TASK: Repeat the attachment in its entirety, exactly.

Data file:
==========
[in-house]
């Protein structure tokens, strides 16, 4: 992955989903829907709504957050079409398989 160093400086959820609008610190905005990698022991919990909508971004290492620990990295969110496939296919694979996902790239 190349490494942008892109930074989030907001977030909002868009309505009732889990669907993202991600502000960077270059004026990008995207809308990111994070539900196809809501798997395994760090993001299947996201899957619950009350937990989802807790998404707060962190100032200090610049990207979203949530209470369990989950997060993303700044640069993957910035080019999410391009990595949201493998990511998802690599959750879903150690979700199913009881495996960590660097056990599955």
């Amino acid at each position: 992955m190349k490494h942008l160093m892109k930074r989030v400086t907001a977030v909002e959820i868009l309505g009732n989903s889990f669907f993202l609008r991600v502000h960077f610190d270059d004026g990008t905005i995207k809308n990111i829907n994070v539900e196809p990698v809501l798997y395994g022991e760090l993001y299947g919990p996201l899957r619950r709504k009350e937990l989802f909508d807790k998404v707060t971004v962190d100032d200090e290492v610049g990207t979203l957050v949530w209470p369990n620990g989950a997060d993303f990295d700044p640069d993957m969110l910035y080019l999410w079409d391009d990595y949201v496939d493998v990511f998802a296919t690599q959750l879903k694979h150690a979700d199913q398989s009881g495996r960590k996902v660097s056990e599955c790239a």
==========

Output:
[in-house]
């Protein structure tokens, strides 16, 4: 992955989903829907709504957050079409398989 160093400086959820609008610190905005990698022991919990909508971004290492620990990295969110496939296919694979996902790239 190349490494942008892109930074989030907001977030909002868009309505009732889990669907993202991600502000960077270059004026990008995207809308990111994070539900196809809501798997395994760090993001299947996201899957619950009350937990989802807790998404707060962190100032200090610049990207979203949530209470369990989950997060993303700044640069993957910035080019999410391009990595949201493998990511998802690599959750879903150690979700199913009881495996960590660097056990599955």
């Amino acid at each position: 992955m190349k490494h942008l160093m892109k930074r989030v400086t907001a977030v909002e959820i868009l309505g009732n989903s889990f669907f993202l609008r991600v502000h960077f610190d270059d004026g990008t905005i995207k809308n990111i829907n994070v539900e196809p990698v809501l798997y395994g022991e760090l993001y299947g919990p996201l899957r619950r709504k009350e937990l989802f909508d807790k998404v707060t971004v962190d100032d200090e290492v610049g990207t979203l957050v949530w209470p369990n620990g989950a997060d993303f990295d700044p640069d993957m969110l910035y080019l999410w079409d391009d990595y949201v496939d493998v990511f998802a296919t690599q959750l879903k694979h150690a979700d199913q398989s009881g495996r960590k996902v660097s056990e599955c790239a």